A tree up to 70 ft high, of very characteristic habit, the trunk being erect and clothed with smooth brown bark, the branches horizontal or ascending, but furnished with vertically pendulous, slender sprays. The branchlets are in the same plane in two opposite ranks, with the final subdivisions much flattened, thin, and about 1⁄20 in. wide. Leaves uniformly green, in four rows, 1⁄12 to 1⁄8 in. long, the terminal part of each triangular and tapered to a fine point; the lateral leaves have the points free and rather spreading, the upper and lower ones closely flattened. Cones 1⁄3 to 1⁄2 in. across, globose, borne on slender stalks 1⁄8 to 1⁄4 in. long; scales with a small boss in the centre.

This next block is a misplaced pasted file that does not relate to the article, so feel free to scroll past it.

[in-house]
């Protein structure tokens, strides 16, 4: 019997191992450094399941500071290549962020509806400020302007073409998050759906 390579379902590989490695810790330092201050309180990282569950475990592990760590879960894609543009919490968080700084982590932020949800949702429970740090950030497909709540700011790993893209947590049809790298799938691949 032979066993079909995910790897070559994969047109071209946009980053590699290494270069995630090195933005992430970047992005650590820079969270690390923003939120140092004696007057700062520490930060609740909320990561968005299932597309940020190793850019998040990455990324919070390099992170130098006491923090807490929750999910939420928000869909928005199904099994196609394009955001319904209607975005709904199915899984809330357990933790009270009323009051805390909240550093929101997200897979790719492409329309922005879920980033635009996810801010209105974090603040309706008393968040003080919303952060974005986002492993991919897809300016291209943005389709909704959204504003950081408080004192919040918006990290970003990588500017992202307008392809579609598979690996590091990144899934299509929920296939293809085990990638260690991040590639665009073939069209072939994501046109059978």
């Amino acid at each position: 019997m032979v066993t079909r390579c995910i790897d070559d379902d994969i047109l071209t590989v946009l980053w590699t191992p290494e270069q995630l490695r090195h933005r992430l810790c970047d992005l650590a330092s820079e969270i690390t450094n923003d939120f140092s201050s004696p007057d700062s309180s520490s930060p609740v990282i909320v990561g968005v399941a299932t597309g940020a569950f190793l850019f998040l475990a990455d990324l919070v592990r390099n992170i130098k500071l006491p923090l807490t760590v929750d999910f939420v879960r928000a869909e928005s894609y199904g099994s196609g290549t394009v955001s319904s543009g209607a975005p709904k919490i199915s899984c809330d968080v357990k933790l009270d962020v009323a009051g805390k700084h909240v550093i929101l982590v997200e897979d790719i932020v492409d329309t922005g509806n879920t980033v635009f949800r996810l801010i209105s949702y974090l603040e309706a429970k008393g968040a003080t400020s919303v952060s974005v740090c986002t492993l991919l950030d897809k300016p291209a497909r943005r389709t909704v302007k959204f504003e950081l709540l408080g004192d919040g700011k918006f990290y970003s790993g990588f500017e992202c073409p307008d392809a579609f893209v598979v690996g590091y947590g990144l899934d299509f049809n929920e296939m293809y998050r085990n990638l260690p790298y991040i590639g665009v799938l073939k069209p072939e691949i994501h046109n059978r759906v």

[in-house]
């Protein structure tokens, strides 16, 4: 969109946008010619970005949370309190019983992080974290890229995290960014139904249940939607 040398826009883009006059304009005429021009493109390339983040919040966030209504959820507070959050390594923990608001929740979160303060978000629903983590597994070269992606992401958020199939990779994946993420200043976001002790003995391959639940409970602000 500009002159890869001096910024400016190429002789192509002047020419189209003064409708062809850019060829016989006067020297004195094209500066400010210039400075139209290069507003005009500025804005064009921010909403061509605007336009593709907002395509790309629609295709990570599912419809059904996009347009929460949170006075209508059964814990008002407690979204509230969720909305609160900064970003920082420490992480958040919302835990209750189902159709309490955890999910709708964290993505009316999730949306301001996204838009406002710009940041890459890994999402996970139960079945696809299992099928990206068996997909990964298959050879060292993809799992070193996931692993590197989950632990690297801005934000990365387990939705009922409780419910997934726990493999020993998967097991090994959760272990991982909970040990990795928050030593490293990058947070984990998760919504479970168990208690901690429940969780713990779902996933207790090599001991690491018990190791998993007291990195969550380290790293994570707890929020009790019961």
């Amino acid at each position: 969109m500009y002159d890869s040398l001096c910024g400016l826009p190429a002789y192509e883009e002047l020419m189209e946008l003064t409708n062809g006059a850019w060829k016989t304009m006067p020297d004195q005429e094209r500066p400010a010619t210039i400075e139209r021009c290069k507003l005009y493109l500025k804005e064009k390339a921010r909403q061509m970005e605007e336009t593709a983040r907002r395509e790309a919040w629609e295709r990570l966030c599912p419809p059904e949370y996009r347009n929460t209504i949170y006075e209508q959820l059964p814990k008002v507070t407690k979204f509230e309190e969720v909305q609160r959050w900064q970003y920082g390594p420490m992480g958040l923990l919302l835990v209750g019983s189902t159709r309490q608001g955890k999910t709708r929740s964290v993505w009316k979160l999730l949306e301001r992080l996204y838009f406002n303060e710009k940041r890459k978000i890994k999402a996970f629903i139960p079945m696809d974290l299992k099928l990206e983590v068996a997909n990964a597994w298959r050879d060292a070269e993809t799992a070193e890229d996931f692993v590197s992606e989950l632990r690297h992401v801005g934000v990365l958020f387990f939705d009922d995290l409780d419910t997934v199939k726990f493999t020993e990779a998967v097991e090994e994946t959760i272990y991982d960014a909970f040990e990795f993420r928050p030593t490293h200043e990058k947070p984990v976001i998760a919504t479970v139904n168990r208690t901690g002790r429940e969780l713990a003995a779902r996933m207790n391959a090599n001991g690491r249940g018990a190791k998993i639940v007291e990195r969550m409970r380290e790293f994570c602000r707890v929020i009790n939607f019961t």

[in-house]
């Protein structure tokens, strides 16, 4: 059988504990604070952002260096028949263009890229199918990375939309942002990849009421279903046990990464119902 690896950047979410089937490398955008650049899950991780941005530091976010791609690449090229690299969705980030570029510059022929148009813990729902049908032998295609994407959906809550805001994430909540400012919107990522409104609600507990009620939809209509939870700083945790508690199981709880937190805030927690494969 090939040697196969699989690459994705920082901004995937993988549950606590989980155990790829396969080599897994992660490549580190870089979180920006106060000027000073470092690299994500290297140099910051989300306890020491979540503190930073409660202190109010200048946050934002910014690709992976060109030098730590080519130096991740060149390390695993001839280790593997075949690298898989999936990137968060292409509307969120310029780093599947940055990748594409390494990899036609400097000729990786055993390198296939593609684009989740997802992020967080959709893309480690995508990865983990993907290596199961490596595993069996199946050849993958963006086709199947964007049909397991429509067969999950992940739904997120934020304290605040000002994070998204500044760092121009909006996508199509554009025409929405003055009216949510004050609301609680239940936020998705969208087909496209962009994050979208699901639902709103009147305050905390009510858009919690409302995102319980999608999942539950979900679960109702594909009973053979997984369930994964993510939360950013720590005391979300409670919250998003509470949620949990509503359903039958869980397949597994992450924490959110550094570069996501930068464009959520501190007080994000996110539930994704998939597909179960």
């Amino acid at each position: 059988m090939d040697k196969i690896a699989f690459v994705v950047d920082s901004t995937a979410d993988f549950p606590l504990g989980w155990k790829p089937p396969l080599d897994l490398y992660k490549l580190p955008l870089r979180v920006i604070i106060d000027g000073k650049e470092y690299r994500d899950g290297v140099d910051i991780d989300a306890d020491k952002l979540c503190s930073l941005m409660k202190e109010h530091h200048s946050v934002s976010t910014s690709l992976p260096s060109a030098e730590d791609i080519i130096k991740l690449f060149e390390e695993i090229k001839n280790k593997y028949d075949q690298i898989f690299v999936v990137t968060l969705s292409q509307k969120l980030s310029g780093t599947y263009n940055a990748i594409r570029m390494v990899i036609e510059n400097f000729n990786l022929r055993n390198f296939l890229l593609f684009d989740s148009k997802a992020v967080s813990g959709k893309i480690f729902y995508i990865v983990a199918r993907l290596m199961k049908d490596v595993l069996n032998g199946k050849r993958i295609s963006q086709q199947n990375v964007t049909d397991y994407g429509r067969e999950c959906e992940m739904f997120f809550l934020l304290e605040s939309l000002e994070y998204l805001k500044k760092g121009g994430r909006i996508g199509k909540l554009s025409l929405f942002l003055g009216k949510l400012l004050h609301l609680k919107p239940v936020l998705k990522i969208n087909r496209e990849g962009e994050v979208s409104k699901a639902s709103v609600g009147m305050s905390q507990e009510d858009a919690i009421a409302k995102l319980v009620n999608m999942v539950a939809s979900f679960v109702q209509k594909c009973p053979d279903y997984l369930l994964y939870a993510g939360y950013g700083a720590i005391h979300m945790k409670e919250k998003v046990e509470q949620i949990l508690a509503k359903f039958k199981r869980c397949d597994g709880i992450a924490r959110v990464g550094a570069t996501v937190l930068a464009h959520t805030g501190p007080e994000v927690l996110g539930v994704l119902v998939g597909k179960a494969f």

Native of Central China, and now spread widely over that country in cultivation. First noticed by the members of Lord Macartney’s mission to China in 1793, but introduced by Fortune in 1849. It is too tender for any but the mildest parts of the British Isles, and young trees have been killed time after time at Kew. It was grown in winter gardens for its elegant habit, and produces cones at an early age. The curiously dissimilar foliage of seedlings always attracts attention, the leaves in that state being in whorls of three or four, linear or awl-shaped, and 1⁄4 to 1⁄3 in. long; pale soft green. In its flat adult branchlets it bears some resemblance to Chamaecyparis, also in its small cones, and few seeds (three to five) to each scale. There are examples of 15 to 35 ft in height at: Killerton, Devon; the Bath Botanic Garden: and in Eire at Powerscourt; Mount Usher; and Kilmacurragh.